Robert Fisk: The cost of war must be measured by human tragedy, not artefacts

What does heritage matter in the face of such tragic desolation?

Share

What is a child’s life worth against all the antiquities of Syria? 

Any reflection of Syria’s architectural disasters must include this question.  The child, a humanitarian must say, is worth all the columns of Palmyra and mosques of Damascus.  The child, a cold-hearted historian might suggest, could be sacrificed for the heritage of all future children.  The pragmatist must announce that both the child and the heritage should be saved.  Alas, both are being destroyed in Syria.

The inner burning of the Omayyad mosque in Aleppo, the city’s soukh, the Roman Dead Cities of northern Syria – which have acquired new ghosts as thousands of refugees now hide in the tombs and ruins of antiquity – are the latest victims of the war of archeology.

And Emma Cunliffe of Durham University sums up the dilemma succinctly in the latest issue of ‘British Archeology’.  If there are 60,000 – 70,000 – dead, with winter snow burying refugee tent communities, with gas and power shortages in shattered cities, “what does heritage matter in the face of such tragic desolation”?

Cunliffe, who is developing ways to monitor damage to Middle East archeological sites – more accurately, I hope, than the UN puts together the human variety – has produced a remarkably even-handed report which lays blame on both the regime and the rebels for the damage to Syria’s heritage.  While still not on the post-2003 Iraqi scale, “there now appear to be established networks (on the opposition side) that circumvent official inspection…Seizures of several thousand unmarked artifacts on the Syrian border, including pottery, coins, mosaics, statues, sculptures, writings and glassworks suggest the extent of looting could be vast.”  Perhaps, Cunliffe says, the trade in stolen Syrian antiquities now stands at more than Pounds Sterling 1.25 billion, Cunliffe. 

In Palmyra, however, it appears to be government army bullets that have scarred the Roman pillars and government army tracks that have used the Roman roads – not unlike the American Humvees which blithely crushed the highways of Babylon in 2003 – while in Homs (and Cunliffe does not apportion blame here), the Cathedral of Um al-Zennar, one of the city’s oldest churches “now lies in ruins, its worshippers, dead and scattered, its ancient Aramaic liturgy silenced.”  It was one of the world’s oldest churches, its site dating back to AD59, containing a belt said to belong to the Virgin Mary.  If you want to search for responsibility, I suppose, then you must ask:  who was the first to use firearms in this Syrian bloodbath?

Ever since the Independent on Sunday first gave large-scale publicity to the destruction of Syria’s heritage, both sides in the war have used the damage in their own cause.  Free Syrian Army officers have vouchsafed to prevent all looting – a dubious claim since the Jordanian markets are now flooded with Syrian gold, mosaics and statues – and have even used Roman Palmyra in a propaganda U-tube.  Produced by the ‘Media Centre for the city of Tadmor (Palmyra)’, a horseman gallops across the screen bearing the FSA’s green, white and black flag in front of the Roman columns of the city’s Via Maxima.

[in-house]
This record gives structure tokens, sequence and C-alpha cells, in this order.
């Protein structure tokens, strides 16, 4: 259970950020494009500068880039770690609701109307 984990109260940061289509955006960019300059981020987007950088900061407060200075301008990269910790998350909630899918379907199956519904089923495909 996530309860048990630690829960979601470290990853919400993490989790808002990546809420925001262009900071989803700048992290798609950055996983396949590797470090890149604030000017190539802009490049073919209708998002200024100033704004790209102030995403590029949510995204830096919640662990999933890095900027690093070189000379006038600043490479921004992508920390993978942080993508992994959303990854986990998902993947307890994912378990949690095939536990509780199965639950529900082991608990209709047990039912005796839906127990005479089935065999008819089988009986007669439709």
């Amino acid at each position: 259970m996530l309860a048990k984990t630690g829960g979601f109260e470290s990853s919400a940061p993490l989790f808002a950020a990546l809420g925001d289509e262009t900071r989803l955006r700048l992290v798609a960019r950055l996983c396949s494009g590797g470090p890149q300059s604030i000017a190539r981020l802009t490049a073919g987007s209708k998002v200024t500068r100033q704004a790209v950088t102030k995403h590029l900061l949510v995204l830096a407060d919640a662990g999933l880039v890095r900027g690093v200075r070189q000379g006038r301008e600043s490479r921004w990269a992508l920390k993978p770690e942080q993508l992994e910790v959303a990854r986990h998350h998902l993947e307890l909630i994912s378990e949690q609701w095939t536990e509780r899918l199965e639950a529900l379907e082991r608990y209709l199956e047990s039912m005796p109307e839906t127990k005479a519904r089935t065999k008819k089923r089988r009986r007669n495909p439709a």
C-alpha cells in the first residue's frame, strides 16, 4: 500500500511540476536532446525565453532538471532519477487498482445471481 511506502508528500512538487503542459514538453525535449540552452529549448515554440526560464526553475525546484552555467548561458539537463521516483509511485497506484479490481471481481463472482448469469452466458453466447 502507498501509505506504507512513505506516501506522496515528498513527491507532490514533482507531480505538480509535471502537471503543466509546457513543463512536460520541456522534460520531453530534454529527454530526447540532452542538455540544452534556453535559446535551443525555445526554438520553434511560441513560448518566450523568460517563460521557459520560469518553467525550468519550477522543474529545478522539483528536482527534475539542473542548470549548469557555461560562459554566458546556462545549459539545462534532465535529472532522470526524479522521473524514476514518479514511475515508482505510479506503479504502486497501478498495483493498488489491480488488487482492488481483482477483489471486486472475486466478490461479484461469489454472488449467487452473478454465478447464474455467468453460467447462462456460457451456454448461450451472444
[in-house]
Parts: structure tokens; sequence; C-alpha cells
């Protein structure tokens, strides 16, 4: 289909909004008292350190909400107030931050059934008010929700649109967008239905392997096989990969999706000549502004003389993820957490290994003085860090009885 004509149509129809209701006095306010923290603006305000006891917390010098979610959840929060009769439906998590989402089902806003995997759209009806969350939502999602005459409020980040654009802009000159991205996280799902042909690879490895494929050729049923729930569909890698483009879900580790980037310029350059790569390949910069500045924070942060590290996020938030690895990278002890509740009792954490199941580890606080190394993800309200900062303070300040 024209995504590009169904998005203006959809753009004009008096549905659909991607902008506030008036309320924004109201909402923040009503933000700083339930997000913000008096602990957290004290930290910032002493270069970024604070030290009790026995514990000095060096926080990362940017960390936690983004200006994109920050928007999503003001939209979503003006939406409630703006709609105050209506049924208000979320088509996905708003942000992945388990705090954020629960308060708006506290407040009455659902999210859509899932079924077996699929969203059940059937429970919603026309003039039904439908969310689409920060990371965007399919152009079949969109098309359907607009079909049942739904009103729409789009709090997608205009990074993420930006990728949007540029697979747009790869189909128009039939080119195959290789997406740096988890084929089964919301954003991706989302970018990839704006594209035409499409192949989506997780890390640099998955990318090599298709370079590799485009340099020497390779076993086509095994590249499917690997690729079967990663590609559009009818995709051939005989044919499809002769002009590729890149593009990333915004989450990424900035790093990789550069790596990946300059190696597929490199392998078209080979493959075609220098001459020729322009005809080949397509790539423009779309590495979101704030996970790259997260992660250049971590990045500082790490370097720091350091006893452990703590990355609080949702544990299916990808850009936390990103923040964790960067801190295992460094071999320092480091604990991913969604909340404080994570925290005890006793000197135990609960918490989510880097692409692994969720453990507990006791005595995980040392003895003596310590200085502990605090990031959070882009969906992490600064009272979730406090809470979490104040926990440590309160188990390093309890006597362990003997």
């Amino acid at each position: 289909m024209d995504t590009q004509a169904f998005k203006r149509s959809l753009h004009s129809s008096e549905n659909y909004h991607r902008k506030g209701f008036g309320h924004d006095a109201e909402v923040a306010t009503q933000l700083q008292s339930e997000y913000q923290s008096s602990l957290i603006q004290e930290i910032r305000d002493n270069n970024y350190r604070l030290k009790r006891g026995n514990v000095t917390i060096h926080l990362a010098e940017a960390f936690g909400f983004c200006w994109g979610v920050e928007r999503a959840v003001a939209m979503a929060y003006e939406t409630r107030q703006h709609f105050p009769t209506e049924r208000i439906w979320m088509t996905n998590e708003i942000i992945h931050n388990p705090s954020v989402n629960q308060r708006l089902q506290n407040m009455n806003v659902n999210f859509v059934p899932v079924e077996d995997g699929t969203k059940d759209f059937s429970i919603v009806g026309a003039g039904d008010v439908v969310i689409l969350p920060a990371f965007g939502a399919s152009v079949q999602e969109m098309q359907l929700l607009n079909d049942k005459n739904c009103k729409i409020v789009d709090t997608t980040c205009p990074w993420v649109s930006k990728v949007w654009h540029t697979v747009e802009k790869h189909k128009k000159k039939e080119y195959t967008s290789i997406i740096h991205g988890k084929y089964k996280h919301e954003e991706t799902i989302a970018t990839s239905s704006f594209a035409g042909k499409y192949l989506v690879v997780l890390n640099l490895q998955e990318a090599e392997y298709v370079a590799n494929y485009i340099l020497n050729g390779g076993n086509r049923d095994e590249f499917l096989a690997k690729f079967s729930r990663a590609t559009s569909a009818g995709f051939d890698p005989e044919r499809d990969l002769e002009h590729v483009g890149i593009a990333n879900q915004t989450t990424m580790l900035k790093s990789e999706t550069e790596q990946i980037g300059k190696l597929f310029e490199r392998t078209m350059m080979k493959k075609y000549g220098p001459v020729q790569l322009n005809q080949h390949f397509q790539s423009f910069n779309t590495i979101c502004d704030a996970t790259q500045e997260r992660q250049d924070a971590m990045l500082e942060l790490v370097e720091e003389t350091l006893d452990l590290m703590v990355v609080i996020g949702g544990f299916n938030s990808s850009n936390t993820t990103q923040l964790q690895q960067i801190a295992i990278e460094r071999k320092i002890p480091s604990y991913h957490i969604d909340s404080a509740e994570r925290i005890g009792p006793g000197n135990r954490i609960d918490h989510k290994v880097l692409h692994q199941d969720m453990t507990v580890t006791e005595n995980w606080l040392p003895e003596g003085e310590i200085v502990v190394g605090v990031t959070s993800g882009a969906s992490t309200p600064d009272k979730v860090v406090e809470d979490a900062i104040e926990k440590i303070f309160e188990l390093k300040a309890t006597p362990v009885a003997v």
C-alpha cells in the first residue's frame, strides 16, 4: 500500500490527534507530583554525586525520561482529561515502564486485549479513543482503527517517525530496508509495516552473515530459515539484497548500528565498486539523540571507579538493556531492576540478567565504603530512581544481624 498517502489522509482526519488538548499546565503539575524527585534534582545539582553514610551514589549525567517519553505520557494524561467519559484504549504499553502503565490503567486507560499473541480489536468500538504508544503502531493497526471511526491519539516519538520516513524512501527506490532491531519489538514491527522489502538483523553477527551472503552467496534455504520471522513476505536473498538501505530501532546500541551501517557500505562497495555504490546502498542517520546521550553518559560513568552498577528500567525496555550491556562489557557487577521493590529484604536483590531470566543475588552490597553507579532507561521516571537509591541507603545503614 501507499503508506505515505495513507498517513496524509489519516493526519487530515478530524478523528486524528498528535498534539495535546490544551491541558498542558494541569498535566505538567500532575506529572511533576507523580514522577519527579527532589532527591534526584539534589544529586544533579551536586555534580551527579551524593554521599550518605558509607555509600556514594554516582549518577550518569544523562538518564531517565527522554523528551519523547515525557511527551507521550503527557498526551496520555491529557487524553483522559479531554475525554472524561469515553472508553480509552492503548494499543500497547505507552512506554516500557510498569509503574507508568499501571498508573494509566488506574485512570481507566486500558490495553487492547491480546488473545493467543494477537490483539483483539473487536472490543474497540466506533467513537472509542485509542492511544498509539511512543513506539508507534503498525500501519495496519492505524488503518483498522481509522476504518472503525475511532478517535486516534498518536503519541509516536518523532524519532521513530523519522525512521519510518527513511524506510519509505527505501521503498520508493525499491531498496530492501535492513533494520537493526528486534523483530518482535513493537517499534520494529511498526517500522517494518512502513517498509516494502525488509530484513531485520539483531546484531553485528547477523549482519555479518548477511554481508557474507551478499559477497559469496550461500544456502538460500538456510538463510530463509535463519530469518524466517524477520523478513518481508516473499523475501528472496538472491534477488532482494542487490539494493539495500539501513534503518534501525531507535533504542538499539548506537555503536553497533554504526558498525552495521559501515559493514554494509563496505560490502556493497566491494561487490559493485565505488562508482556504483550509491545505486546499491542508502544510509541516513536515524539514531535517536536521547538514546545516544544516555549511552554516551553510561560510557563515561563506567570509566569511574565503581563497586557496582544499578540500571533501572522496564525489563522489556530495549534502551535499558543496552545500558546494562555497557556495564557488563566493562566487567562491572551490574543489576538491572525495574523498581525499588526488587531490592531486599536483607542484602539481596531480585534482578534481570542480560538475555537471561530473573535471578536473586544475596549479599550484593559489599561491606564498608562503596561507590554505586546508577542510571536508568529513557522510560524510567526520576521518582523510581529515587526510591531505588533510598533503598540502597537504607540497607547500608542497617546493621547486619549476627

Interestingly, however, the Syrian government’s own minister for antiquities, Professor Maamoun Abdul-Karim, has appealed to all Syrians – whatever their attitude to the Assad regime – to protect the country’s architectural treasures because “it is everyone’s responsibility (to) work together to protect those antiquities.”  While acknowledging severe damage to some Roman heritage sites in the north, he praises local villagers for driving away looters and diggers.  The locals, it would appear, realise that a town without antiquities is a town that will never earn tourist money in post-war Syria.

There are a few intriguing notes in Abdul-Karim’s appeal.  Government forces, he claims, have confiscated 400 items, beads, coins, statues and mosaic panels “though some of them were fake”.   Where, in heaven’s name, did the fakes come from?  The minister also assures us that the vast bulk of treasures have been secured in “safe places”.  But where are all these ‘safe places’?  And if they are so safe, why do the internally-placed refugees not flock to them?

Deir ez-Zour, now a deserted city in largely rebel hands, seems to have suffered disproportionately as looters assaulted the Acropolis, excavated sectors of the Temple of the Rock – from Bronze Age Ebla (middle of the 3 millennium BC) – and bored down through the rock for earlier artifacts.  One prominent Lebanese archeologist in the region tells me – and this one of the most disturbing characteristics of this tragic treasure-hunt – is that the smugglers are now working for the same networks created by the Iraqi looters.  A taste for treasures has now been acquired internationally – and buyers are now asking Iraqi gangs to use the same methods in Syria.  The Washington Post has been investigating rebel smuggling trails, and insurgents told the paper that an average haul can net $50,000 for weapons purchases.  “Some days we are fighters;  others we are archeologists,” an Idlib rebel told the paper, after claiming to have discovered Sumerian tablets from Ebla.